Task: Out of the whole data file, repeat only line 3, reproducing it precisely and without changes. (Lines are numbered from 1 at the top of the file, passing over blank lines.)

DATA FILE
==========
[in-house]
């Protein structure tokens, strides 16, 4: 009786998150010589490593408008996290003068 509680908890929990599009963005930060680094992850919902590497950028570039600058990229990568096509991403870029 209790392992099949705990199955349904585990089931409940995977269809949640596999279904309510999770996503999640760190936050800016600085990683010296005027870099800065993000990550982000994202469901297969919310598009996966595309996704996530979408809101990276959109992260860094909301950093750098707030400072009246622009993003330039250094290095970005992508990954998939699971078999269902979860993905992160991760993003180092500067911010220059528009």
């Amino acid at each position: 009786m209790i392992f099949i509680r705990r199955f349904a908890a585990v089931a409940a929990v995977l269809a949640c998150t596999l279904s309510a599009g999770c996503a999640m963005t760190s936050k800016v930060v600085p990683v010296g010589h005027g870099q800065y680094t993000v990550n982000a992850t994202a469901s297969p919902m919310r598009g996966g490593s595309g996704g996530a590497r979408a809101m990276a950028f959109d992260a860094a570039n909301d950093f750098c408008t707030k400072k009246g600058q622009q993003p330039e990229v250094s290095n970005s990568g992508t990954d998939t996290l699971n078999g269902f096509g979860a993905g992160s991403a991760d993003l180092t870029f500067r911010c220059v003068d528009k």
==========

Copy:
């Amino acid at each position: 009786m209790i392992f099949i509680r705990r199955f349904a908890a585990v089931a409940a929990v995977l269809a949640c998150t596999l279904s309510a599009g999770c996503a999640m963005t760190s936050k800016v930060v600085p990683v010296g010589h005027g870099q800065y680094t993000v990550n982000a992850t994202a469901s297969p919902m919310r598009g996966g490593s595309g996704g996530a590497r979408a809101m990276a950028f959109d992260a860094a570039n909301d950093f750098c408008t707030k400072k009246g600058q622009q993003p330039e990229v250094s290095n970005s990568g992508t990954d998939t996290l699971n078999g269902f096509g979860a993905g992160s991403a991760d993003l180092t870029f500067r911010c220059v003068d528009k």